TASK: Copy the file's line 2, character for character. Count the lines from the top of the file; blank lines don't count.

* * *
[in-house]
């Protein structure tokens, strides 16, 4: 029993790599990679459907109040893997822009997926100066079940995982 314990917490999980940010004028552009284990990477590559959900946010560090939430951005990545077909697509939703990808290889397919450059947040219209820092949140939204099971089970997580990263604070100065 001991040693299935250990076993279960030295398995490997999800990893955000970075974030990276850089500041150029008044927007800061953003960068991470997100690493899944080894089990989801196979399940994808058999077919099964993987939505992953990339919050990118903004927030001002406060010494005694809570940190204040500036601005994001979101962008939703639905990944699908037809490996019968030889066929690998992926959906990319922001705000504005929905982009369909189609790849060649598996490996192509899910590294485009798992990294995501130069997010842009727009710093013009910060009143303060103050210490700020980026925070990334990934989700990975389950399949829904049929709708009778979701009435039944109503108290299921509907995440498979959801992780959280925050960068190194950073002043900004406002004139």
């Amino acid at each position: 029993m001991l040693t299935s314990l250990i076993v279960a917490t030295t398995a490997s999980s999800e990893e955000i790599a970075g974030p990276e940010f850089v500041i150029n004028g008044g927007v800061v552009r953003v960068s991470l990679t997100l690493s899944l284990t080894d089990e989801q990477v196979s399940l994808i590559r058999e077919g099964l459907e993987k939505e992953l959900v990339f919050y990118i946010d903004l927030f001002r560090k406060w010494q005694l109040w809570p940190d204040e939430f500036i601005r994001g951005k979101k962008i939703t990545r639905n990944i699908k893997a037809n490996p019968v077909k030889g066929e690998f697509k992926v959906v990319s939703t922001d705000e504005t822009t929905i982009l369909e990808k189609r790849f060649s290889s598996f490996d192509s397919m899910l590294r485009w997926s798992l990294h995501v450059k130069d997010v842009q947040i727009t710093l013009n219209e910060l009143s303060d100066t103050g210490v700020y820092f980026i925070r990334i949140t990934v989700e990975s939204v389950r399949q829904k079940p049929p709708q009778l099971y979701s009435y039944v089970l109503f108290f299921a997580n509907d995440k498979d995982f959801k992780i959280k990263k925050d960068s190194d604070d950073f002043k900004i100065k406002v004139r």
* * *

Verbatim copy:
């Protein structure tokens, strides 16, 4: 029993790599990679459907109040893997822009997926100066079940995982 314990917490999980940010004028552009284990990477590559959900946010560090939430951005990545077909697509939703990808290889397919450059947040219209820092949140939204099971089970997580990263604070100065 001991040693299935250990076993279960030295398995490997999800990893955000970075974030990276850089500041150029008044927007800061953003960068991470997100690493899944080894089990989801196979399940994808058999077919099964993987939505992953990339919050990118903004927030001002406060010494005694809570940190204040500036601005994001979101962008939703639905990944699908037809490996019968030889066929690998992926959906990319922001705000504005929905982009369909189609790849060649598996490996192509899910590294485009798992990294995501130069997010842009727009710093013009910060009143303060103050210490700020980026925070990334990934989700990975389950399949829904049929709708009778979701009435039944109503108290299921509907995440498979959801992780959280925050960068190194950073002043900004406002004139």